a compiession machine dm en by an engine, CMII be moio efficient 
(foi the same thiee tempeiatuics) than the combination of a 
reveisible heat-engine dining a icveisiblc heat-pump Hence the 
expi ession q^ T 2 (T1\] 



measuies the ideall}' gieatest latio of heat ex Lidded, to heal 
supplied. Any real appliance will show a smaller heat ralio in 
consequence of irreveisible featuies in its action The action of 
an ammoma-and-water absoiption machine, for example, is very 
far fiom being leveisihle the heat ratio in iL is much less Ihan 
unit} 7 -. But, as the above expi ession shows, Avlicn T, is no I much 
lower than T 1 and T is much highei, Q> may be much greater Ihan 
Q in the ideal use of heat to produce cold 

120. Expression in Terms of the Entropy The above ex- 
pi ession foi the ideal perfoimance under reveisible conditions may 
be written Q (\ 

H_ , rr\ rr\ \ ML2 / rn m \ 



f 11 

fiom which --7ir T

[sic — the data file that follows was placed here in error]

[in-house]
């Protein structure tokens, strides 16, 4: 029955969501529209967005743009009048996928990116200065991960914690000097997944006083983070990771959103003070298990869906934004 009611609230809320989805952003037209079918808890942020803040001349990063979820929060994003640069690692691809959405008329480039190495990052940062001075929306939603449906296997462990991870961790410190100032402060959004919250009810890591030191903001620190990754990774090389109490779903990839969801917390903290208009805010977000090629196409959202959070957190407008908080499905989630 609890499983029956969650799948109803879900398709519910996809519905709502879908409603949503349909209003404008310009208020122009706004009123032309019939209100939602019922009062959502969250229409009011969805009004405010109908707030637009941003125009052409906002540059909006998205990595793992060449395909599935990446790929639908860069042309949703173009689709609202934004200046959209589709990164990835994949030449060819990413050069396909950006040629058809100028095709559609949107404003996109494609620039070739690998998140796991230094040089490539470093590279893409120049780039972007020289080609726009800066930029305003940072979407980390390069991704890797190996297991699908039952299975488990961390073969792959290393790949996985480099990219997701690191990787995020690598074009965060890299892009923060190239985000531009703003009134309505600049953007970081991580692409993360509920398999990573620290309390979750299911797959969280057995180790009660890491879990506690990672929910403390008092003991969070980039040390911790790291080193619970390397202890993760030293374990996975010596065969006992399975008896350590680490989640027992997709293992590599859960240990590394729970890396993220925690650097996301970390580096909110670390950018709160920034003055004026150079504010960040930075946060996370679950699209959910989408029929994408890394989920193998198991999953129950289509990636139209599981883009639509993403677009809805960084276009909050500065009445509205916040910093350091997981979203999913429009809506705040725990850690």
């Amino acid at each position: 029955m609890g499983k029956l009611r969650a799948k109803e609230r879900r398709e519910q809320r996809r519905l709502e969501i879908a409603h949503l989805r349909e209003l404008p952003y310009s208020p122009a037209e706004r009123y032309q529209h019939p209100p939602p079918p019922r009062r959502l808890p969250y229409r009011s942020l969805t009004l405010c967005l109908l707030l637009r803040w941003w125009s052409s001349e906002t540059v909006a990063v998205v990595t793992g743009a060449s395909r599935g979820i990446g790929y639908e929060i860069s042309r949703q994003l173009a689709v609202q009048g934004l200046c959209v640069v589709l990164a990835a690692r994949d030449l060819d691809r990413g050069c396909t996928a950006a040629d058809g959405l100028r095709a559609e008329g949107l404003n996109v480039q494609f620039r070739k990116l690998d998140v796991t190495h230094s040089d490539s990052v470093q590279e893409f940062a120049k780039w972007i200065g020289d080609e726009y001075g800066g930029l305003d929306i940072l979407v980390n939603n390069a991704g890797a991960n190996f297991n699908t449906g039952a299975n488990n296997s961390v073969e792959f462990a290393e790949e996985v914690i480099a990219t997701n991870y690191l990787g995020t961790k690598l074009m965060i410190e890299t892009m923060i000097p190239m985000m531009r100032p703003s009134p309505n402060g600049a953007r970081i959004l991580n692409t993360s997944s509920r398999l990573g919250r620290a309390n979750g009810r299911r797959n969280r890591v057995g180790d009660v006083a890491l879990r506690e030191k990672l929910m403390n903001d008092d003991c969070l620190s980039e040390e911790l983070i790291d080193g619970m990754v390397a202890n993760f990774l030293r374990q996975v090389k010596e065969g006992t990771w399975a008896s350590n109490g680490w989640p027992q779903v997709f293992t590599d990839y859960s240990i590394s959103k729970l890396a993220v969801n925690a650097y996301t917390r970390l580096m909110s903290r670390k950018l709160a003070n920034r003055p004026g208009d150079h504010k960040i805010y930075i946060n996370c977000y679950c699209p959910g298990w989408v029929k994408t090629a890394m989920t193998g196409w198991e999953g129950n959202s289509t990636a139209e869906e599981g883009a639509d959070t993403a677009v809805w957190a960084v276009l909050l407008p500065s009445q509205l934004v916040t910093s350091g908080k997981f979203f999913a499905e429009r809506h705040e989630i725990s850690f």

1 2 

This expiesses the conseivation of cnliopv lf>i HIP complc-le 
ie\eisible opeiation The entiopy of the system as u wliolc does 
not change. Foi the teim on the left is the gam oi entropy by Ihe 
body at T t to which heat is i ejected the l\\o leims on Ihe nghL 
are the losses of entiopy by I he hot bod} and cold body icspcc lively 
The whole action may be legarrled as a tiansfei ol entiopy fiom 
two somces at T and T 2 to an in bei mediate sink <il 7\. So long as 
the action is leveisible this tiansfei occms without affecting the 
aggiegate entiopy, but if it is not completely reversible the ag- 
giegate entropy will increase m that case the teim on Ihe lei I 
becomes gicater than the sum of the teims on UK n^lil.